If you could go back in time, my friend Roger Grefe said, what one question would you ask your grandparents?
That’s tough, I replied, because I never knew either of my grandfathers. Both died while my parents were children.
For many years, the only thing I knew about John J. Elbert was that he died at home in Whittemore, Iowa, of a mysterious illness at the age of 43 in 1927. Similarly, for many years, the only thing I knew about my mother’s father, Aubrey Leslie Every, was that he was 37 when he was killed by a drunken driver who ran a stop sign at a gravel road in northeast Polk County on Valentine’s Day in 1931.
As I have grown older, I’ve wished I knew more about both men.
The question I would ask Grandpa Everly is easy. I want to know what prompted him in 1930 to shut down his small farm outside Bondurant and take his family on a three-month trip to the West Coast and back. They made their grand tour in a new Chevrolet truck that Aubrey had bought that spring and converted into a mobile home.
My mother was 11 years old when they left, and that trip, along with Aubrey’s sudden death three months after they returned, shaped her life.
For years, I’ve wondered what prompted him to take off like that.
Was it the Great Depression, which was in its infancy in 1930? Was it a bad year on the farm? Probably not, because considerable foresight appears to have gone into the planning. They visited relatives in California. Was the trip a trial run to see if he wanted to move there?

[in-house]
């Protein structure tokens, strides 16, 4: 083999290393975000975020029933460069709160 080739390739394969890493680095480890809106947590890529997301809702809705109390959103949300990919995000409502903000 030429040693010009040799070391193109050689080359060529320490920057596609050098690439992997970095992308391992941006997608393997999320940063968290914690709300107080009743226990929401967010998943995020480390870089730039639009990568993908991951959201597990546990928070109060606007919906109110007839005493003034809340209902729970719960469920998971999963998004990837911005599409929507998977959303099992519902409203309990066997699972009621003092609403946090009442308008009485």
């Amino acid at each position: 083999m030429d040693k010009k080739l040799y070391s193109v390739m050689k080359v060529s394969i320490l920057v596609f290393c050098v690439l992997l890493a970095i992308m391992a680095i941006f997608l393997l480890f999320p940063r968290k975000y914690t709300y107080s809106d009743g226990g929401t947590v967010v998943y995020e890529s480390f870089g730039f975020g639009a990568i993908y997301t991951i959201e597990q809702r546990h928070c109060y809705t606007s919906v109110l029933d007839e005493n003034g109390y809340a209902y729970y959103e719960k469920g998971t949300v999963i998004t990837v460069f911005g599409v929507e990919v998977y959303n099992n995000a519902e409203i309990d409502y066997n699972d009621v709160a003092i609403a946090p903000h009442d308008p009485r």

That’s what I’d ask Grandpa Everly. Figuring out what to ask Grandpa Elbert is more complicated.
John J. Elbert was what we now call a serial entrepreneur, with simultaneous careers as a lumberman, building contractor, farmer and land speculator. He also managed the town baseball team, served on the city council and was a church leader.
Every business in Whittemore closed on the day of my grandfather’s funeral.
At the time of his death, John J. owned the Wheeler lumberyard in Whittemore. The lumberyard was the foundation of his success, but I don’t know how he got into the business.
His obituary says he began working at the Wheeler lumberyard in Whittemore in 1905, when he would have been 21 years old, and that he later bought the business.
I know John J. had a close association with William W. Wheeler, who owned Wheeler Lumber, Bridge & Supply Co. in Des Moines.
In fact, my grandmother said that Wheeler paid for their honeymoon in 1909. They traveled by train across Canada to the West Coast, where John J. inspected logging operations and where my grandmother saw a man die when a tree fell on him.
Wheeler was 70 years old when my grandfather died. But he and one of his top assistants traveled by train from Des Moines to Whittemore for the funeral.
There’s a lot I’d like to know about Grandpa Elbert, but my one question would be how the connection with Wheeler began.
John J. attended Capital City Commercial College in Des Moines at about the same time that he started working at the lumberyard in Whittemore.
But I don’t know which came first. Did the lumberyard (maybe even Wheeler himself) prompt John J. to enroll in CCCC, or did Wheeler recruit John J. while he was attending the Des Moines business school? Or did they meet later?
When Wheeler died in 1935, his general manager, Percy Hoak, acquired the business, which is run today by Percy’s grandson, David Hoak.